An Outbreak of Sarcoptic Mange in Free-Ranging Mountain Gorillas (Gorilla gorilla beringei) in Bwindi Impenetrable National Park, Kisoro District, Uganda
American Association of Zoo Veterinarians Conference 1998
Gladys Kalema1, BVetMed, MRCVS; Richard A. Kock2, MA, Vet MB, MRCVS; Elizabeth Macfie3, DVM
1Veterinary Unit, Uganda Wildlife Authority, Kampala, Uganda; 2Field Conservation and Consultancy, Zoological Society of London, Kenya Wildlife Service, Nairobi, Kenya; 3International Gorilla Conservation Programme, Kampala, Uganda


From August to December 1996 an outbreak of a debilitating skin disease occurred in mountain gorillas in Bwindi Impenetrable National Park in Uganda. All four members of one gorilla group habituated for tourism were clinically affected by the disease, with severity of clinical signs inversely related to age. An infant male gorilla was most severely affected and later died. A juvenile male showed serious manifestations of the disease but recovered following treatment. The two adult animals in the group (one female and one silverback) showed mild signs, with the female being more severely affected, and recovered following treatment. Sarcoptes scabiei mites were observed on skin scrapings and skin biopsies taken during an immobilization of the juvenile for diagnosis. All animals in the group were treated with ivermectin (Ivomec, Merck & Co., Rahway, NJ, USA), an anti-parasitic drug, with the exception of the infant who died before treatment could be administered.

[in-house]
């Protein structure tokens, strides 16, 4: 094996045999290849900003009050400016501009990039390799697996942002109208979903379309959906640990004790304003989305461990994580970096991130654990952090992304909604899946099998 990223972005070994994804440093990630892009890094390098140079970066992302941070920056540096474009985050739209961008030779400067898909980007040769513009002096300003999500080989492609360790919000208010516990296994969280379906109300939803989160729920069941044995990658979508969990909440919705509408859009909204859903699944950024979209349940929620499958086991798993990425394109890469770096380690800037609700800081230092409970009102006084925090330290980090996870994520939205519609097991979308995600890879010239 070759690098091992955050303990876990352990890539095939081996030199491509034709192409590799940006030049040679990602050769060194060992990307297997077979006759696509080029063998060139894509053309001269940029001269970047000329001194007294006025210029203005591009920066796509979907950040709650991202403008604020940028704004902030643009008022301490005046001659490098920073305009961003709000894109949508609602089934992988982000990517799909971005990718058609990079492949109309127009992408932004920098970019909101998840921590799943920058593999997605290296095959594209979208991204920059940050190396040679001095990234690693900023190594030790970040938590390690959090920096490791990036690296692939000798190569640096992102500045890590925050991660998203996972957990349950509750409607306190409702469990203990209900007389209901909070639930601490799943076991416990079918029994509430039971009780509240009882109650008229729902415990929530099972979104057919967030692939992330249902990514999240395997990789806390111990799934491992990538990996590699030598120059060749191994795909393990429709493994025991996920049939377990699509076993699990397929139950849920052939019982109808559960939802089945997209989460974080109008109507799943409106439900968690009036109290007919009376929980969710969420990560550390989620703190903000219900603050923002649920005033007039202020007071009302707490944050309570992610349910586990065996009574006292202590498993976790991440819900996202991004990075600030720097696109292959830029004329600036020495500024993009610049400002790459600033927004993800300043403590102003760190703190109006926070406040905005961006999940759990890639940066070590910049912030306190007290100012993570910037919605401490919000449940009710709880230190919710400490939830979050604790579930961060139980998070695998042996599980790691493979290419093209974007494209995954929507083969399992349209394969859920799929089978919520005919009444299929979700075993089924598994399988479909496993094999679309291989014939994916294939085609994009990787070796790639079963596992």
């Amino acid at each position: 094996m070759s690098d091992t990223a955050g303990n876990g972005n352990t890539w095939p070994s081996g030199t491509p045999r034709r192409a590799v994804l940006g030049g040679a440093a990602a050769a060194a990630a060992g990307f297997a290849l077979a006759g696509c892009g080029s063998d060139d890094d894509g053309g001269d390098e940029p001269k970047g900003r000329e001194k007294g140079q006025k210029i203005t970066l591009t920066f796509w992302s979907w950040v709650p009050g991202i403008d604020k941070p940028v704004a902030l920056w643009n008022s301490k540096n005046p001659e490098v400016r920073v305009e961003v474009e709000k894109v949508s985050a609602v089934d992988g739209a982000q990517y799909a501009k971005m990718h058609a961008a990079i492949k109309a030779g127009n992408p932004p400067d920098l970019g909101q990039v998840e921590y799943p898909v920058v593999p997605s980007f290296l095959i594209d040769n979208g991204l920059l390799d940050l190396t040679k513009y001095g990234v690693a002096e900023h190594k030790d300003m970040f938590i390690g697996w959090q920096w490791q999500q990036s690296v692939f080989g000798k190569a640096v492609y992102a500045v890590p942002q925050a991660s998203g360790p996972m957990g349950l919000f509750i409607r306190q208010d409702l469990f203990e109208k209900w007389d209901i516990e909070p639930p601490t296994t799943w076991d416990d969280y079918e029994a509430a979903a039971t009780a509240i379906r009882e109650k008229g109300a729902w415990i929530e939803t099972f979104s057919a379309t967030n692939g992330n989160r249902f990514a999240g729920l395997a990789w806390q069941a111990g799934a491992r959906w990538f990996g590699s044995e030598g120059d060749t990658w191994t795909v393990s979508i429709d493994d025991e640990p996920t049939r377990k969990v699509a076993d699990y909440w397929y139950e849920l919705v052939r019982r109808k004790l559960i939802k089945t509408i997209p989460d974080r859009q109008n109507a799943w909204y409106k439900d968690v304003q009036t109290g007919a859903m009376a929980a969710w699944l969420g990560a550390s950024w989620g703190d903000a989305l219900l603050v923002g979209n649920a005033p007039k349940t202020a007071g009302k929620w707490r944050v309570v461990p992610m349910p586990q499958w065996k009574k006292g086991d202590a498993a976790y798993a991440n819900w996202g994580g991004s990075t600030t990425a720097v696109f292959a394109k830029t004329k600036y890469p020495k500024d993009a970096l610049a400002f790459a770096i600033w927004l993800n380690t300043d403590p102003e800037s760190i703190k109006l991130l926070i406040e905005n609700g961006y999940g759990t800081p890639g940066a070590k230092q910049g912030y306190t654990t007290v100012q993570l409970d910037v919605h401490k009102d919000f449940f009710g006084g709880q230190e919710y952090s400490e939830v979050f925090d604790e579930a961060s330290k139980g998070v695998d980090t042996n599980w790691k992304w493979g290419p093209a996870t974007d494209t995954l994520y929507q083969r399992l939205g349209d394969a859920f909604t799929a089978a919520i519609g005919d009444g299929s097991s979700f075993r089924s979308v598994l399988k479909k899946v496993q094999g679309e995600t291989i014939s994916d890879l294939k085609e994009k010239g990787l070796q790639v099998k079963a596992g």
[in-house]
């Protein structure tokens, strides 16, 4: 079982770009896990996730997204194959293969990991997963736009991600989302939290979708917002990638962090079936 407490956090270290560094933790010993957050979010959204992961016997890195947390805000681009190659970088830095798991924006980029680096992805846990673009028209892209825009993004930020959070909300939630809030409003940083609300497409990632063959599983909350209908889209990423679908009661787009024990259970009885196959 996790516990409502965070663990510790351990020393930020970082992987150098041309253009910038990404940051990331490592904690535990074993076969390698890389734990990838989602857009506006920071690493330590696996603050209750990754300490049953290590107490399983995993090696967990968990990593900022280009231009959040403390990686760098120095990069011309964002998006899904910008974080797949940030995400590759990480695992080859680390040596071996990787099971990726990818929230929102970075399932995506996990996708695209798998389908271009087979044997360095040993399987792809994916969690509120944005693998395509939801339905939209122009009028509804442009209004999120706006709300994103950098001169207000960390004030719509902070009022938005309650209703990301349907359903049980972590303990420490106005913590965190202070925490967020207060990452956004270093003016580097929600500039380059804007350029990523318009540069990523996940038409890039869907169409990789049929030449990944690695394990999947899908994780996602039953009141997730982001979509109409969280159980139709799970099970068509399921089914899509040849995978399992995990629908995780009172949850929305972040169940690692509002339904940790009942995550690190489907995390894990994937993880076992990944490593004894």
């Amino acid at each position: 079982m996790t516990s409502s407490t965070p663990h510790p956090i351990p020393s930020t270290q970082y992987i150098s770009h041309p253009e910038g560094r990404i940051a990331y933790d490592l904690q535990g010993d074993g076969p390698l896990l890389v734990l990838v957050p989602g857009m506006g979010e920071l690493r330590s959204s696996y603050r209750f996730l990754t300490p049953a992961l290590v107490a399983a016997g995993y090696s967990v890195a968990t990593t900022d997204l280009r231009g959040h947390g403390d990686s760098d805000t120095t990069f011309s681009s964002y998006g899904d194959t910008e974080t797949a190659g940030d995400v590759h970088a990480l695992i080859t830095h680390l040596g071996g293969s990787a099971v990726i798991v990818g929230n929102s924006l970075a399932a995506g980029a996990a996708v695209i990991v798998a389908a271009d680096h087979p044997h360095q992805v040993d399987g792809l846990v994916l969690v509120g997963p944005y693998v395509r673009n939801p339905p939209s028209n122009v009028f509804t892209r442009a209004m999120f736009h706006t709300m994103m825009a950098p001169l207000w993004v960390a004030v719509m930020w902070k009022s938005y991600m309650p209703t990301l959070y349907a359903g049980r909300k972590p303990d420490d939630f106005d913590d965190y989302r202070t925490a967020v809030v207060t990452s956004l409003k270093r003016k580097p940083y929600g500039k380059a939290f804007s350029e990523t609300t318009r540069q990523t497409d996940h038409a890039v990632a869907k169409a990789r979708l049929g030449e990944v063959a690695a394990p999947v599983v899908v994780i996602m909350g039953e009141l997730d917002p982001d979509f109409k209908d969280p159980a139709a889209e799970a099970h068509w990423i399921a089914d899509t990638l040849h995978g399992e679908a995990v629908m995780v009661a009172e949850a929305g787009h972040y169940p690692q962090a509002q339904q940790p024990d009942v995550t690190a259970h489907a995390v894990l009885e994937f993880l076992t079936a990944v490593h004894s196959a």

The diagnosis of sarcoptic mange was confirmed in the infant with postmortem skin scrapings and skin biopsy. Treatment with a single 0.2 mg/kg IM dose of injectable ivermectin, administered to all surviving gorillas in this group, was successful, and no recurrence of clinical signs was observed within the next year. No other gorilla groups in the park were clinically affected. This is the first recorded incidence of sarcoptic mange in a free-ranging population of mountain gorillas. The source of the mange mite has not yet been confirmed, but we are concerned that it may be from contact with local people, tour groups and ranger guides because scabies is a common disease in human populations around Bwindi. If the source is found to be human, it will result in the need for serious attention to control measures to prevent re-infection of wild mountain gorillas.


Speaker Information
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Gladys Kalema, BVetMed, MRCVS
Veterinary Unit
Uganda Wildlife Authority
Kampala, Uganda

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